Momenta Pharmaceuticals (NASDAQ:MNTA) missed being profitable by just $2.2 million in the second quarter. Not bad for having launched Glatopa, its generic version of Teva Pharmaceuticals' Copaxone, on June 18, just 12 days before the end of the quarter.
Of course, the $20 million milestone payment from partner Novartis for getting Glatopa approved and launched certainly helped, as did the $19 million Momenta booked on revenue from Glatopa sales. Some of the sales came from socking, but management wasn't willing to break it out for investors on the conference call.
The $19 million is pure profit as it's Momenta's portion of the 50/50 profit-sharing agreement with Novartis. Momenta's share was actually $28 million, but the biotech had to repay $9 million in pre-launch legal expenses to Novartis.
Sales of enoxaparin, Momenta's generic version of Sanofi's Lovenox, were headed in the other direction after the launch of an generic by Teva in the first quarter. The additional competition resulted in even lower prices and volume. Combine that with a switch from royalties to a 50% profit share with Novartis and revenue from enoxaparin dropped to just $0.1 million from $5.7 million in the year-ago quarter.
There's potential for sales of enoxaparin to rebound if Momenta and Novartis can successfully appeal a lower court's decision that Momenta's patents on manufacturing enoxaparin aren't enforceable under Hatch Waxman's "safe harbor." The trial was in May and last month the U.S. solicitor general filed a brief that supported Momenta's interpretation of the "safe harbor" provision. A decision from the appellate court is expected this year.
More products coming
Glatopa is the daily version of Copaxone, but Momenta also has a copycat of the higher-strength version of Copaxone that can be dosed three times per week. If the patents on that version are invalidated, Momenta and Novartis could launch in 2017 if its generic version is approved by the FDA, which seems likely since it's the same drug substance as Glatopa.
On the biosimilar front, Momenta is expecting data for its first biosimilar, a copycat of AbbVie's Humira, in the fourth quarter and expects to start a larger patient study this year. If all goes well, Momenta and partner Baxalta will be able to gain approval in 2017 and launch in 2018.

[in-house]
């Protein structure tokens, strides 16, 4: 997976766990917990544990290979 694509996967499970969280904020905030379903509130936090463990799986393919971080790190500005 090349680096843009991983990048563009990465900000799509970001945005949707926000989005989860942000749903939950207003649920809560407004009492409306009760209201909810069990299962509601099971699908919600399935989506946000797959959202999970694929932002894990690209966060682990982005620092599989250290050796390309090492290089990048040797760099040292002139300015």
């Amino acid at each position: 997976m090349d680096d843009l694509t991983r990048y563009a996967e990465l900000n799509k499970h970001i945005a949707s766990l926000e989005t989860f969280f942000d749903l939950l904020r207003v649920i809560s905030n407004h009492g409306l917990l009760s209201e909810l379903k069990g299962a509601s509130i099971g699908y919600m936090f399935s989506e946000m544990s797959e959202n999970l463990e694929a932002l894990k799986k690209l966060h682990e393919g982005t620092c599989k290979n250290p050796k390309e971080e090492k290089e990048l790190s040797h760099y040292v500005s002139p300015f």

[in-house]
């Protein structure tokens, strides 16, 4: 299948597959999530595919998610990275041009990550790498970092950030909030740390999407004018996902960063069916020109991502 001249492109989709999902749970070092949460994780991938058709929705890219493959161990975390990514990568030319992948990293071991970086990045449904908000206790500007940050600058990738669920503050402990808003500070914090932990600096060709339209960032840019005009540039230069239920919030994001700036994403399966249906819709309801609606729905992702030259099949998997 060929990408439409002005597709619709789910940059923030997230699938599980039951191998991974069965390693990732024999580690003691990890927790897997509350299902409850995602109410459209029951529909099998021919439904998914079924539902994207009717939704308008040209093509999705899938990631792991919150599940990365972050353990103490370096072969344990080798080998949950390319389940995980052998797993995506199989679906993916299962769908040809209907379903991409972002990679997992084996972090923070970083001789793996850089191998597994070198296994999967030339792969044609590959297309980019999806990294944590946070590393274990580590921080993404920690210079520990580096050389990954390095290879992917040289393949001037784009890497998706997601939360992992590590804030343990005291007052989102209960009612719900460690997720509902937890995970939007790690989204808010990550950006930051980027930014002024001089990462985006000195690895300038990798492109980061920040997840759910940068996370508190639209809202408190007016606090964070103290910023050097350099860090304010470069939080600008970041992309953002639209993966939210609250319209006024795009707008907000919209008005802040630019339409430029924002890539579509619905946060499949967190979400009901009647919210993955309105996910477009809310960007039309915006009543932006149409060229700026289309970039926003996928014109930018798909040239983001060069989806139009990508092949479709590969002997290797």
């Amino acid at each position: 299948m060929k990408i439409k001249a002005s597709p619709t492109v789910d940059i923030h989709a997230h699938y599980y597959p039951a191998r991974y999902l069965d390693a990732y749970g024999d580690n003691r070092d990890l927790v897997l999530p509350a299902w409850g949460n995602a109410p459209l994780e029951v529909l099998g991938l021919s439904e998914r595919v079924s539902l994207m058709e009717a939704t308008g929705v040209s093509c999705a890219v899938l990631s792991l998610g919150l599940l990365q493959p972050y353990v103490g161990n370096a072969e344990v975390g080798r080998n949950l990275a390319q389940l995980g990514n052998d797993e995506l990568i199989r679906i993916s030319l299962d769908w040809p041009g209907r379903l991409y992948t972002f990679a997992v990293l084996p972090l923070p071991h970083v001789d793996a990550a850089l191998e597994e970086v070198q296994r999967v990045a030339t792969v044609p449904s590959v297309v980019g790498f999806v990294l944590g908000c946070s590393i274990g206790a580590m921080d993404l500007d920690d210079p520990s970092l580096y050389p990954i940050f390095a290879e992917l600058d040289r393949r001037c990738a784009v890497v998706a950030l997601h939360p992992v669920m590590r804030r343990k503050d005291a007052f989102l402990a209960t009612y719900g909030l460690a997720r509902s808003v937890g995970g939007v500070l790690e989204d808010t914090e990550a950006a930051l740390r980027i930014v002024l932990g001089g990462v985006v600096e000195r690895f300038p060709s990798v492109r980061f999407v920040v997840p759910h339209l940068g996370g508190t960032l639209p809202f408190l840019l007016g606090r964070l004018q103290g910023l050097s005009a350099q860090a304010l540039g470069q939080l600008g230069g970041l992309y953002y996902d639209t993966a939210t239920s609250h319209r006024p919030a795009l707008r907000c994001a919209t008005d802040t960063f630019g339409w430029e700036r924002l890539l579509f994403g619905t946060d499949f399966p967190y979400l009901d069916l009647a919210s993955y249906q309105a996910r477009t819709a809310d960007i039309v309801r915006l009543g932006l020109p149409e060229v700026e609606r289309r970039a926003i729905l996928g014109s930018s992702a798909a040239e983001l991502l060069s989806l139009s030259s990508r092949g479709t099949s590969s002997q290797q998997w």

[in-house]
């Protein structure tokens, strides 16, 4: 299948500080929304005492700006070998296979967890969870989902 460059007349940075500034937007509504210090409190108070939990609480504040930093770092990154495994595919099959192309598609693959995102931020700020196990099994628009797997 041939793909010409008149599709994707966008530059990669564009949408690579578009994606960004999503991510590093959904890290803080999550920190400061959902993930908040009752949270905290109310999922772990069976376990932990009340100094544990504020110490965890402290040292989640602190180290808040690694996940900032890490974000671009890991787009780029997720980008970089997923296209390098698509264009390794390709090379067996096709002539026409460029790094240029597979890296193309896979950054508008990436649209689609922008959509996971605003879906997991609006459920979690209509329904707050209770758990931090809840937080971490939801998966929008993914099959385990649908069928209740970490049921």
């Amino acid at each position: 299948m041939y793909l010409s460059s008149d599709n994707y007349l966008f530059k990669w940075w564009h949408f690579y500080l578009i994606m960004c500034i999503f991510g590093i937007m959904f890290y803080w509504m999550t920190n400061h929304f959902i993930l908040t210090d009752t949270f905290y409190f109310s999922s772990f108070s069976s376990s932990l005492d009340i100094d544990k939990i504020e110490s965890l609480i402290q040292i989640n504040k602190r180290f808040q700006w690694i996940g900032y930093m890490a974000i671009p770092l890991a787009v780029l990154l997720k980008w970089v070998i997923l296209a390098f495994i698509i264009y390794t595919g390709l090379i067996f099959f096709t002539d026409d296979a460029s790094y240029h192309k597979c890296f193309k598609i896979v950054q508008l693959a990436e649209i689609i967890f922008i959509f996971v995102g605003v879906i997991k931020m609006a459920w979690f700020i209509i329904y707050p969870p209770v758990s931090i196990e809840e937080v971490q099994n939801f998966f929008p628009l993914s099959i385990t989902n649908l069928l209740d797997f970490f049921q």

Next in line is M834, a biosimilar of Bristol-Myers Squibb's Orencia, which Momenta expects to advance into the clinic next year with a potential launch in 2019 if patents can be invalidated.
With seven more biosimilars behind M834, management said it's looking to establish a broad collaboration deal this year. It might be difficult to license all seven un-partnered programs to one company since there's likely to be some overlap with potential partners' internal programs, but it might be possible to break it up into a couple of partnerships. If not, Momenta will seek to partner them individually, although that obviously isn't ideal.
After raising $150 million in a secondary offering in May, Momenta is sitting on a nice nest egg of $377 million, which should help in the negotiations with partners for its biosimilars programs. Just as we've seen with enoxoparin, sales of Glatopa could dry up as quickly as they started if another generic comes on the market, so the cash in the bank shows potential partners that Momenta can carry its share of the cost of development.
The cash can also be used to pay for its internal branded drugs, including necuparanib, which is in a phase 2 trial in pancreatic cancer that's scheduled to read out in the first half of 2017. Momenta can get more from a potential partner if it can get drugs through proof-of-concept phase 2 studies before partnering them, but that's obviously only possible if the biotech has cash to spend on clinical trials.